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Case Study: Planning for early retirement for public sector workers

The problem:

New clients, a couple in their early 50s, are retiring from the police force and have to make decisions about how to structure the capital sum received from their pensions. With a decent combined income they have never adopted any savings habits.
They will continue with part-time work but have to come to terms with a different income structure.

Issues to look out for:

• The need to be mindful that while such planning may seem basic, it is far from simple for clients who have never had to undertake such planning exercises.

• Educating clients to the rationale behind each step will greatly improve their understanding and ensure their engagement in the advice process.

• More than ever, advisers need to demonstrate that they can add value and be remunerated without necessarily making a product sale.

The solution:

It is not uncommon for people to live right up to their means and not make any short or medium-term savings or retirement provision. This is particularly the case when both clients have relatively secure public sector jobs, decent combined income and generous final salary occupational pension schemes.

As such, they make assumptions about their present and future financial security and, as a consequence, have not learned basic financial planning disciplines.

The first challenge was to get them to identify what their future, fixed and variable outgoings are and make sure these could securely be met, rather than concentrating on their previous level of earnings. This step is best achieved via a budget planner.

This identified an existing interest-only mortgage supported by a mortgage endowment policy due to mature in three years.

Furthermore, there were some significant commitments that would not last beyond four years in the form of school fees for their children. All other outgoings would remain reasonably consistent up to full retirement and beyond.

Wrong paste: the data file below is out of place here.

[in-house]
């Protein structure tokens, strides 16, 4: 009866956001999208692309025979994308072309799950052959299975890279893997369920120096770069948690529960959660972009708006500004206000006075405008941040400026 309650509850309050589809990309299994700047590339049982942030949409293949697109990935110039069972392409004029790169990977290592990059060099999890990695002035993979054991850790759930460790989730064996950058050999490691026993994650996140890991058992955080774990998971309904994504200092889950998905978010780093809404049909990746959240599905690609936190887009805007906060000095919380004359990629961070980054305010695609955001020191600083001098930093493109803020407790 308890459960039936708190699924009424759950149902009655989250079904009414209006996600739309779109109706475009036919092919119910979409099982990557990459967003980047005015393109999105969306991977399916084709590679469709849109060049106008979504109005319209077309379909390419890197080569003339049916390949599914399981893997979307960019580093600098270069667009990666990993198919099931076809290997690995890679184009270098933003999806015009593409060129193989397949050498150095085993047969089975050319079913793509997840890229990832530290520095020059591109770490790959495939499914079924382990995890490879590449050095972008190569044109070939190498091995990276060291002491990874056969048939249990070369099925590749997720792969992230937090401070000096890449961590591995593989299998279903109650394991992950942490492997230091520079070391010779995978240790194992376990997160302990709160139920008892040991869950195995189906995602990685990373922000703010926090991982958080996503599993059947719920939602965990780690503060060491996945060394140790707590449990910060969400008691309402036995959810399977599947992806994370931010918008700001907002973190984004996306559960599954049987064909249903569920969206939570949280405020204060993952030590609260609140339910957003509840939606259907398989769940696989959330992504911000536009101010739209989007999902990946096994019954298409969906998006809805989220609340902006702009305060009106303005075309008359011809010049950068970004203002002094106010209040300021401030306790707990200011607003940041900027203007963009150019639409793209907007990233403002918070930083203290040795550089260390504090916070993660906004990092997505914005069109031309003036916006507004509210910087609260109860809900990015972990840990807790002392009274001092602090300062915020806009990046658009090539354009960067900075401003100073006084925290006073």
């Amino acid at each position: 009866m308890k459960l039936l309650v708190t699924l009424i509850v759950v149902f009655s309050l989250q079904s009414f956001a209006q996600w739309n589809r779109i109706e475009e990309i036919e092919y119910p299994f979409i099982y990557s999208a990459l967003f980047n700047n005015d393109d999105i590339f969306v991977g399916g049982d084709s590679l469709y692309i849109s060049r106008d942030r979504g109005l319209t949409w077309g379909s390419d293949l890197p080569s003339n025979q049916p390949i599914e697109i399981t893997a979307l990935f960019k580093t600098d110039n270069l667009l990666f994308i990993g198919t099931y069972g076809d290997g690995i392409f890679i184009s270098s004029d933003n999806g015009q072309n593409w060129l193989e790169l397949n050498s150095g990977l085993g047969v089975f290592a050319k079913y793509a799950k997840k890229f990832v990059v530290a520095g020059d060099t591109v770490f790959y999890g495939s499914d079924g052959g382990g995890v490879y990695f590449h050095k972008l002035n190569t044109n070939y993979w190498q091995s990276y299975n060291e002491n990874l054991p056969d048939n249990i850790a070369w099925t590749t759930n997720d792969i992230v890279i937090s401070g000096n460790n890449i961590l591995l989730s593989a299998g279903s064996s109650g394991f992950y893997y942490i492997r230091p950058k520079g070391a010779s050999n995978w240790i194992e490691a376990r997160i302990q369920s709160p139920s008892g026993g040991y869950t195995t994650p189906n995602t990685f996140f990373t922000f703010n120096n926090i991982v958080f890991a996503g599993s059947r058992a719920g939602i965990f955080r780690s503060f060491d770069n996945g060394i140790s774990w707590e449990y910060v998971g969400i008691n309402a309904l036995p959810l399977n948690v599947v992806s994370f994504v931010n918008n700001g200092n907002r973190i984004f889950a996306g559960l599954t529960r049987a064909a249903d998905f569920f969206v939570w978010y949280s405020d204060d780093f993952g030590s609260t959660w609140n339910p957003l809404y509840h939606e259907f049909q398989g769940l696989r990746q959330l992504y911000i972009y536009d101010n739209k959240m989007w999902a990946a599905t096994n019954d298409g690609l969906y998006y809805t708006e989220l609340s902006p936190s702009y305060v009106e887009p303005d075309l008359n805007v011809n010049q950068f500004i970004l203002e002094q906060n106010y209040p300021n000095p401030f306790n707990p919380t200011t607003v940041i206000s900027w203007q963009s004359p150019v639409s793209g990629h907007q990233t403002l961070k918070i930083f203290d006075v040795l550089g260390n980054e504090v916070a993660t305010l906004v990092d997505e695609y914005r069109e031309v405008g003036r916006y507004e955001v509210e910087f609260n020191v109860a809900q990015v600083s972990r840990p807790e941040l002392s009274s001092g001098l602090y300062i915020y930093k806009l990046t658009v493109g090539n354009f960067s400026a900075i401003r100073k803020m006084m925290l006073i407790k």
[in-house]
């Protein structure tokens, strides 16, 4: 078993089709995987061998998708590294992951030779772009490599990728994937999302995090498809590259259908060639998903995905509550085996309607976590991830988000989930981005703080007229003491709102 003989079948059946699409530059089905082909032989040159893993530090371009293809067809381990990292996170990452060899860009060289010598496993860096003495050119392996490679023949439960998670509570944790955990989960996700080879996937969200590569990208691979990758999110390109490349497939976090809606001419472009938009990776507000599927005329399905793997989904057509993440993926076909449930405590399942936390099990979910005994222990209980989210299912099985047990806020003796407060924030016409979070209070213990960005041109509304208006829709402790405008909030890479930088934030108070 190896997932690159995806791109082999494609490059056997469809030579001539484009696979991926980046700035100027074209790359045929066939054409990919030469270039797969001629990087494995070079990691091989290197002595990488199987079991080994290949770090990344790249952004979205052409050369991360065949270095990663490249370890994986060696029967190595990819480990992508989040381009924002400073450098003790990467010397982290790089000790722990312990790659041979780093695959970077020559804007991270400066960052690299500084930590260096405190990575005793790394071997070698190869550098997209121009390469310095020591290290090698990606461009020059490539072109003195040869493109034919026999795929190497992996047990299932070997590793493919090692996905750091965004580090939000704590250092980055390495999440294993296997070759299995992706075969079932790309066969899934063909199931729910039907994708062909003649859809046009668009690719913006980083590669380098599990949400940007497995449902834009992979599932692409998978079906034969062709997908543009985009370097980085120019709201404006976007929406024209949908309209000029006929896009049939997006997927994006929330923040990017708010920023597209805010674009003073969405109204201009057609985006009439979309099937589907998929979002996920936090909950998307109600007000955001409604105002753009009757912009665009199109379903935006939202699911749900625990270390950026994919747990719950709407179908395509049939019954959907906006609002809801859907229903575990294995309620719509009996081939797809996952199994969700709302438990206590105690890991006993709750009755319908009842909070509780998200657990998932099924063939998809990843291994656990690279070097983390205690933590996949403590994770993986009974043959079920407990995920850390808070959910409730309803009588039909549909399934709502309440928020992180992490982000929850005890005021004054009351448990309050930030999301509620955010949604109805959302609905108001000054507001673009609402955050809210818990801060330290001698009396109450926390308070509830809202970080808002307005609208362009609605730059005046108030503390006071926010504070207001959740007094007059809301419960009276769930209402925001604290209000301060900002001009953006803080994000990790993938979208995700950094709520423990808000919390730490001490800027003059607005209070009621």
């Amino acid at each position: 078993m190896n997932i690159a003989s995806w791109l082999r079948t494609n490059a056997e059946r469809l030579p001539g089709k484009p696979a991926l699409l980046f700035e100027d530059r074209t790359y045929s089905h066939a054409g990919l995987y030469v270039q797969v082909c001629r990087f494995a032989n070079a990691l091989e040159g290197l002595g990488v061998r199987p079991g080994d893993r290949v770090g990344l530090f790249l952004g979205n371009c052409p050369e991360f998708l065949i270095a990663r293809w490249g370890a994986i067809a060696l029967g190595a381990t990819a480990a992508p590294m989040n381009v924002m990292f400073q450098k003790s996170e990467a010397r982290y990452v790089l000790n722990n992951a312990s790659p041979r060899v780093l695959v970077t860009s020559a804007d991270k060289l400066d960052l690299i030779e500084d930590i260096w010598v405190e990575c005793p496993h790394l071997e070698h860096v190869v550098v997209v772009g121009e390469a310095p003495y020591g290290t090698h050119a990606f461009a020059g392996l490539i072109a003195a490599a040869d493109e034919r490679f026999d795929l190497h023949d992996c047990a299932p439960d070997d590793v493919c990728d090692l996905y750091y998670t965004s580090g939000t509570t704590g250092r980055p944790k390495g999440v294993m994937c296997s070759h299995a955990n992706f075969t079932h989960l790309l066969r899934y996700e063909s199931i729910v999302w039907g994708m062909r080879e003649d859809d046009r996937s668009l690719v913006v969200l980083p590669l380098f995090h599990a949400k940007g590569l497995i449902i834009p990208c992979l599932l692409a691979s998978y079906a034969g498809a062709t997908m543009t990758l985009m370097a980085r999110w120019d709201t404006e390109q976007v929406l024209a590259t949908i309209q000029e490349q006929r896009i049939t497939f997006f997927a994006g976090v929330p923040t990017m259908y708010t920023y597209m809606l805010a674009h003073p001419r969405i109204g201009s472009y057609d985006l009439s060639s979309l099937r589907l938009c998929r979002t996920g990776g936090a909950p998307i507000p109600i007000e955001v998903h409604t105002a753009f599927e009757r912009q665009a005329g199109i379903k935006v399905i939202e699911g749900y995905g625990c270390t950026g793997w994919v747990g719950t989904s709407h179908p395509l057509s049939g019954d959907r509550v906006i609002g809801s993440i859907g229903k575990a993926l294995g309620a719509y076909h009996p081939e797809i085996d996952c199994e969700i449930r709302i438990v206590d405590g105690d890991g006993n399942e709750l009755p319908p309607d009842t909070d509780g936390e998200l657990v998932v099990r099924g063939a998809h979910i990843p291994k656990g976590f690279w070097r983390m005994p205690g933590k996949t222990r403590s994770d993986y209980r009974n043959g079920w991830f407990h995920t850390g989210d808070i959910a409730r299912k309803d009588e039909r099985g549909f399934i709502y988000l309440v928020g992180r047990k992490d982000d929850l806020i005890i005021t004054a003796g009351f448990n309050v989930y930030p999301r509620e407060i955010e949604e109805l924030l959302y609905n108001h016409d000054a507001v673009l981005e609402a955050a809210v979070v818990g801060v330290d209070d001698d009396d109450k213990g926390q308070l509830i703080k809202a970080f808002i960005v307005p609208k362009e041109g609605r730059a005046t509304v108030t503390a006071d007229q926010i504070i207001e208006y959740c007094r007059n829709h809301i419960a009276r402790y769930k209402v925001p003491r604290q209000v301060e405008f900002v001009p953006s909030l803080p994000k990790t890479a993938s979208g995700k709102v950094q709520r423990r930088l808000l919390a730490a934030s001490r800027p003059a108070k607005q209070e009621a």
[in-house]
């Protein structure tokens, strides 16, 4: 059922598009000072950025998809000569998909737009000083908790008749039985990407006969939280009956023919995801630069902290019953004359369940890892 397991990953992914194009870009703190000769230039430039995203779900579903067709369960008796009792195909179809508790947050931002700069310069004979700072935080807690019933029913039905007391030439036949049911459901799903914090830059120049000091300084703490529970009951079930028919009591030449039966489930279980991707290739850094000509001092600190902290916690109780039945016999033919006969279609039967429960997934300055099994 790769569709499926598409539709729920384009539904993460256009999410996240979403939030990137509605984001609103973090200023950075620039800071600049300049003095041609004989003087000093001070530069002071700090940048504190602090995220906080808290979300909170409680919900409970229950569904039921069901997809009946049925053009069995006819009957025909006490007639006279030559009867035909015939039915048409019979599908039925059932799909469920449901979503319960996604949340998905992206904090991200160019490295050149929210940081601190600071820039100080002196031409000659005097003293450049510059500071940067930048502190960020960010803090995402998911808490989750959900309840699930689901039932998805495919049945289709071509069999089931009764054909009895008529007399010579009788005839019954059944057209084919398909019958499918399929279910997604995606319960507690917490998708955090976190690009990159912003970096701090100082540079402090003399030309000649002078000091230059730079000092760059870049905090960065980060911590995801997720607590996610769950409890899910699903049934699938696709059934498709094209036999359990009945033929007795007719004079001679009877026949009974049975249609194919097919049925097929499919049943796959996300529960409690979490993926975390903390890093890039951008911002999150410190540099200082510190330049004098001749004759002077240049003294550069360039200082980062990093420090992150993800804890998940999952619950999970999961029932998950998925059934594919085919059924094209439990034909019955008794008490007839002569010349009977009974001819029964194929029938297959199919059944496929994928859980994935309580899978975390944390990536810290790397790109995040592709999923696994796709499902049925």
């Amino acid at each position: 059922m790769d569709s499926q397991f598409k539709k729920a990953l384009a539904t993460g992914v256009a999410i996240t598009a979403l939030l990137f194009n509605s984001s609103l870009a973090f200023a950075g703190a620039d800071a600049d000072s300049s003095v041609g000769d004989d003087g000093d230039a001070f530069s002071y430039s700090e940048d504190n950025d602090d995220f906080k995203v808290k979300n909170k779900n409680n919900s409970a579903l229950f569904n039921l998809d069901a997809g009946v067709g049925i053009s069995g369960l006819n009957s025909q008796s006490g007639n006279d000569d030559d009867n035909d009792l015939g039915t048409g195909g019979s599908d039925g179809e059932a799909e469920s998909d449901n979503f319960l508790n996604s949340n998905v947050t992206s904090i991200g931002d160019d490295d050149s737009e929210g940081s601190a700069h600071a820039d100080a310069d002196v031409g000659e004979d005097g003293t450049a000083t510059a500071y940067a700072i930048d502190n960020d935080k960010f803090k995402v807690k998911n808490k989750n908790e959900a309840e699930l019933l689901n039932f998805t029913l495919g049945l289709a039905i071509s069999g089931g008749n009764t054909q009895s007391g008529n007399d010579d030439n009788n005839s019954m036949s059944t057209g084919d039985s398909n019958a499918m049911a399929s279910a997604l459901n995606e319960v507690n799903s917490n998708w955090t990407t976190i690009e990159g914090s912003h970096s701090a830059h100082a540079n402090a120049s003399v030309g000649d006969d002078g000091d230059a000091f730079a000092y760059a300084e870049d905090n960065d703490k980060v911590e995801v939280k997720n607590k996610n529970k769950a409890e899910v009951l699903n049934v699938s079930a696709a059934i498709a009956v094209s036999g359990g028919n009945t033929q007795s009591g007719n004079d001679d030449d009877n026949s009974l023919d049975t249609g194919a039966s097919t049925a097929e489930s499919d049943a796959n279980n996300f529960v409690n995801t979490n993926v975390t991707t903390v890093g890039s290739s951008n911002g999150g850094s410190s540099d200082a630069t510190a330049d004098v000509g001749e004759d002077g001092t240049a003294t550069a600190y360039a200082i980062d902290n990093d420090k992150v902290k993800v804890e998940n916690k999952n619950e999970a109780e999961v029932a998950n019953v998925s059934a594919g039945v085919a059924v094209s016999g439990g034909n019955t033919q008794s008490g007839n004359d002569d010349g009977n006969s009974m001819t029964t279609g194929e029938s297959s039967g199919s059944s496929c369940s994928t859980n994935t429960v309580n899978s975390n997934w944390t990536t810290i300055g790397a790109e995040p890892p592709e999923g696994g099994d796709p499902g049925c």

The target income could be considerably reduced by advising them to repay the mortgage debt and put aside a sum equivalent to the known school fees.

Consideration was given to the possibility of paying the entire school fees in advance to obtain an attractive discount, and contrast this against the potential interest earned while the capital was on deposit. The other benefit of repaying the mortgage is, of course, to remove the risk of the endowment policy underperforming.

The reduced target income could then be contrasted against the known pension incomes.

Projected state pension benefits were obtained and then gaps could be identified in relation to part-time income ceasing, state pensions commencing and ongoing monthly expenditure.

Capital could be invested with the objective of producing future income to address identified income shortfall at specific dates.

After any other anticipated capital expenditure has been earmarked, further accessible, deposit-based capital needs to be put aside as an emergency fund for unforeseen expenditure.

Protection requirements need to be factored in at this stage, considering the effect disability, illness or death may have on future plans.

Once the basic foundations and future de-risking measures have been established, the clients can invest surplus capital, confident in the knowledge that their finances are on a sound footing and having been shown the value an adviser offers is not just about making product-led investment recommendations.

Peter Chadborn is director and adviser at Plan Money


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